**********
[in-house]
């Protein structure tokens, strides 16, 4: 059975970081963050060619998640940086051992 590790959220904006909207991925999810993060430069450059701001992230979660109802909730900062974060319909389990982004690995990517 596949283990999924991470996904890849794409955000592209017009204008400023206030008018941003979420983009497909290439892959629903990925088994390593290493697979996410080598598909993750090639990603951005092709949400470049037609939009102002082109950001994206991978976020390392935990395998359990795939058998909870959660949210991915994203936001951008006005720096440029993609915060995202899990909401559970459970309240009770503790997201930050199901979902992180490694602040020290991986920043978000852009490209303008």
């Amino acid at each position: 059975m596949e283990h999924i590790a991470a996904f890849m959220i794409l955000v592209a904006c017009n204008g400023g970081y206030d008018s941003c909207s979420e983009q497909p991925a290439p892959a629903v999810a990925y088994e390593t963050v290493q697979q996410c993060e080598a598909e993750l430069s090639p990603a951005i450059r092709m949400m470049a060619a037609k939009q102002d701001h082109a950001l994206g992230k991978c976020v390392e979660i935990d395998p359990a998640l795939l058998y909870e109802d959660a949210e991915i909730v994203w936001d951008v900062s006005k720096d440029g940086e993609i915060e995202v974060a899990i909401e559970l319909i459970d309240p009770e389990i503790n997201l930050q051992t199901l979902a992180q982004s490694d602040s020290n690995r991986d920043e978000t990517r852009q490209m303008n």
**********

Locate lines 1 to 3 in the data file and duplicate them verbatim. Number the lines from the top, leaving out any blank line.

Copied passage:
[in-house]
């Protein structure tokens, strides 16, 4: 059975970081963050060619998640940086051992 590790959220904006909207991925999810993060430069450059701001992230979660109802909730900062974060319909389990982004690995990517 596949283990999924991470996904890849794409955000592209017009204008400023206030008018941003979420983009497909290439892959629903990925088994390593290493697979996410080598598909993750090639990603951005092709949400470049037609939009102002082109950001994206991978976020390392935990395998359990795939058998909870959660949210991915994203936001951008006005720096440029993609915060995202899990909401559970459970309240009770503790997201930050199901979902992180490694602040020290991986920043978000852009490209303008």
């Amino acid at each position: 059975m596949e283990h999924i590790a991470a996904f890849m959220i794409l955000v592209a904006c017009n204008g400023g970081y206030d008018s941003c909207s979420e983009q497909p991925a290439p892959a629903v999810a990925y088994e390593t963050v290493q697979q996410c993060e080598a598909e993750l430069s090639p990603a951005i450059r092709m949400m470049a060619a037609k939009q102002d701001h082109a950001l994206g992230k991978c976020v390392e979660i935990d395998p359990a998640l795939l058998y909870e109802d959660a949210e991915i909730v994203w936001d951008v900062s006005k720096d440029g940086e993609i915060e995202v974060a899990i909401e559970l319909i459970d309240p009770e389990i503790n997201l930050q051992t199901l979902a992180q982004s490694d602040s020290n690995r991986d920043e978000t990517r852009q490209m303008n």